# Avoid
str_expected = 'Hello world'
expect(str1).to eq str_expected
expect(str2).to eq str_expected

This approach has the same problem as I described above. It requires more effort to verify the unit test with one’s eyes. It becomes even harder if these two assertions are separated in a file or if they are located in different files.

There is another problem. What if our program logic changed and str2 now equals 'My lovely horse'? Now we need to update our unit test, which becomes even harder to read:

# Avoid (str2 value changed)
str1_expected = 'Hello world'
expect(str1).to eq str1_expected
str2_expected = 'My lovely horse'
expect(str2).to eq str2_expected

To make things simple, I prefer just duplicating 'Hello world' in both assertions.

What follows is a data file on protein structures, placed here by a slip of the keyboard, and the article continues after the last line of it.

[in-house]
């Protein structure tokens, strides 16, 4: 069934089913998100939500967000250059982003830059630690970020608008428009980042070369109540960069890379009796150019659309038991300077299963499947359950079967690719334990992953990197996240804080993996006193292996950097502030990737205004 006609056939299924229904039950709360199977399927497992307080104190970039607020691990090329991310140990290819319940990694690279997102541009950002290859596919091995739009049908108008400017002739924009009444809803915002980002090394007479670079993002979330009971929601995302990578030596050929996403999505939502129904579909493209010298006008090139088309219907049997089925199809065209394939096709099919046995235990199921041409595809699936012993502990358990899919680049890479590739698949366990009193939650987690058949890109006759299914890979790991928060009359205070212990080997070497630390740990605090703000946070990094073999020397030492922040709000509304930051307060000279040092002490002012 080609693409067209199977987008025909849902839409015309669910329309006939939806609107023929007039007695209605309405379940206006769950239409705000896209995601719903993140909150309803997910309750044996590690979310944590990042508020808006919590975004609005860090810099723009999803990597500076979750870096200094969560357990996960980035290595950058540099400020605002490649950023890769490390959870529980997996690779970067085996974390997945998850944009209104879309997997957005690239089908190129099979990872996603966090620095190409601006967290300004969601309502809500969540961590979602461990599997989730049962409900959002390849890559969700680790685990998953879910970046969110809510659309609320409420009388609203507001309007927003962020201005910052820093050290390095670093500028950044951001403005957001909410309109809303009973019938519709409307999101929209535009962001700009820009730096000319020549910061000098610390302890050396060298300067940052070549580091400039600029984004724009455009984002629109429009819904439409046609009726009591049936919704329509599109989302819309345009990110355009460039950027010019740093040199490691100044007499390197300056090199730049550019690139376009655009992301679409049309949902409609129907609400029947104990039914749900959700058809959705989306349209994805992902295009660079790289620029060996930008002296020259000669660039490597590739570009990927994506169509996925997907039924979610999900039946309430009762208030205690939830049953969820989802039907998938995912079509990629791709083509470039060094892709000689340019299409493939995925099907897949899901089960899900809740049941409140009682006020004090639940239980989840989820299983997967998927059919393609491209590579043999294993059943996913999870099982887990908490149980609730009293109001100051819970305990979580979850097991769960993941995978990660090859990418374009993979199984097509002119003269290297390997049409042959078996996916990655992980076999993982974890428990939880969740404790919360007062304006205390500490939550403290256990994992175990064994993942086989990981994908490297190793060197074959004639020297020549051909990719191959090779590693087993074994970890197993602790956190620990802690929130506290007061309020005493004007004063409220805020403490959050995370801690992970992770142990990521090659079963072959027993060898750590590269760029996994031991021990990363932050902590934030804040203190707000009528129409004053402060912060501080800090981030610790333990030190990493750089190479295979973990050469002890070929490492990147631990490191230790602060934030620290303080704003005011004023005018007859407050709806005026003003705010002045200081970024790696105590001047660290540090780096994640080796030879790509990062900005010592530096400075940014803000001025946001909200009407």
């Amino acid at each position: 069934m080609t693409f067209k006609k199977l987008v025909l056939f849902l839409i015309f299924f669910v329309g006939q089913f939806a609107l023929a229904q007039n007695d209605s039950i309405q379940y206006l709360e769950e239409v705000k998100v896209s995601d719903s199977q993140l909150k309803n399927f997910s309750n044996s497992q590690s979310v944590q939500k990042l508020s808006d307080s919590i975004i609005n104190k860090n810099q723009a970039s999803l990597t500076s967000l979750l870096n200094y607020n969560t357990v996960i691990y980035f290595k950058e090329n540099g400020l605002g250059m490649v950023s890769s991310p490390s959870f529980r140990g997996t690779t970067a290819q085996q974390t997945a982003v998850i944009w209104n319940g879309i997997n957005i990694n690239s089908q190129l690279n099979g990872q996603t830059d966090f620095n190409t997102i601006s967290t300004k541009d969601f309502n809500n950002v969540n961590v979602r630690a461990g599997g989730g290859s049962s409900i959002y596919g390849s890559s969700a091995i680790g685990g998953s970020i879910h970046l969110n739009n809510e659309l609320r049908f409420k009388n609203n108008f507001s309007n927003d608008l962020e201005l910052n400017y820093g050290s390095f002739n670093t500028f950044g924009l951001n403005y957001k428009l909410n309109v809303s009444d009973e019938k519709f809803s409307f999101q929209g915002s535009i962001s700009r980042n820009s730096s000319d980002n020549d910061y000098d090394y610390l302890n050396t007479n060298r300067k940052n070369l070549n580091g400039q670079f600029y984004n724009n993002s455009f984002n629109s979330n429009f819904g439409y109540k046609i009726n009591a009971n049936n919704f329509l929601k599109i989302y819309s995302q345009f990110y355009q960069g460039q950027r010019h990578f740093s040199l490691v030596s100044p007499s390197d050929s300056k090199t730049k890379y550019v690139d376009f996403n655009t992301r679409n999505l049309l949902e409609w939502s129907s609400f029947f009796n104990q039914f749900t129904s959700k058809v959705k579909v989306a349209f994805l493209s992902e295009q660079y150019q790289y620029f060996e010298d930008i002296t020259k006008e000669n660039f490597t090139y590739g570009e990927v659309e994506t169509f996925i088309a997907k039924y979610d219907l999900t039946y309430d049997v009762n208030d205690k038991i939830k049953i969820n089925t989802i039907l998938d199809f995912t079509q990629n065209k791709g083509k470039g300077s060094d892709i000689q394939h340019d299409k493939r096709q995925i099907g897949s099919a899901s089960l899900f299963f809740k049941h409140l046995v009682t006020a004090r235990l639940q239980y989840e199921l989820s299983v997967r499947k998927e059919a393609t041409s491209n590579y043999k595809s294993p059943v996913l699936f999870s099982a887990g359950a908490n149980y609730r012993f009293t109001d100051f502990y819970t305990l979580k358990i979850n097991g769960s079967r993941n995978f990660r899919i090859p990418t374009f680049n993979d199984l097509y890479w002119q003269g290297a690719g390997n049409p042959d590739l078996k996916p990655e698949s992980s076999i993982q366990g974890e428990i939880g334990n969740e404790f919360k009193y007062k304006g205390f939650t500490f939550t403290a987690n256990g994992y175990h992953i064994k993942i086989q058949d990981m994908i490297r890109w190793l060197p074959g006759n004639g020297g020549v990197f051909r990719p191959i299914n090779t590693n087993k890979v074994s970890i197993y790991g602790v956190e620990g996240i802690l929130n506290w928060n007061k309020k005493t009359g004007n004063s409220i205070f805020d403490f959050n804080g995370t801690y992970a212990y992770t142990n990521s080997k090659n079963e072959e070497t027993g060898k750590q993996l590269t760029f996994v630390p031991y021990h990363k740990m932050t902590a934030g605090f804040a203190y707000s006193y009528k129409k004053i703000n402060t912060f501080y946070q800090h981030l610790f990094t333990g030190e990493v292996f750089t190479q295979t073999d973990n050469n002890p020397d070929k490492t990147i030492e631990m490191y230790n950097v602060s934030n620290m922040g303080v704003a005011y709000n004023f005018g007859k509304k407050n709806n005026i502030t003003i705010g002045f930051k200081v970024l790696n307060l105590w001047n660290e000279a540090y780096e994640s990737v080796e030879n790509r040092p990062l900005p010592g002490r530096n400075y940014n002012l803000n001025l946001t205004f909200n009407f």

# Good practice
expect(str1).to eq 'Hello world'
expect(str2).to eq 'Hello world'

And if str2 changes, I just change one line:

# Good practice (str2 value changed)
expect(str1).to eq 'Hello world'
expect(str2).to eq 'My lovely horse'

Win-win! Easy to write. Easy to read.

More serious duplications

Now let’s get to the main point. What if we have two unit tests with similar logic:

# Good practice
# Test 1:
person = db.find_person('Peter')
assert( eq 'Peter'

# Test 2:
person = db.find_person('Ivan')
assert( eq 'Ivan'

It is quite tempting to remove duplication by extracting the common behaviour into a helper method verify_person and then call that method from both tests:

# Avoid
# Test 1:

# Test 2:

# A helper method
def verify_person(name)
  person = db.find_person(name)
  assert( eq name

I try to void this approach for exactly the same reason I mentioned two times already. This reason is so important so I will repeat it again.

In order to make sure the test is bug-free I need to verify it with my eyes. Inside my brain I go through the unit test code line by line, just like in a IDE debugger. Here is what is happening inside my brain: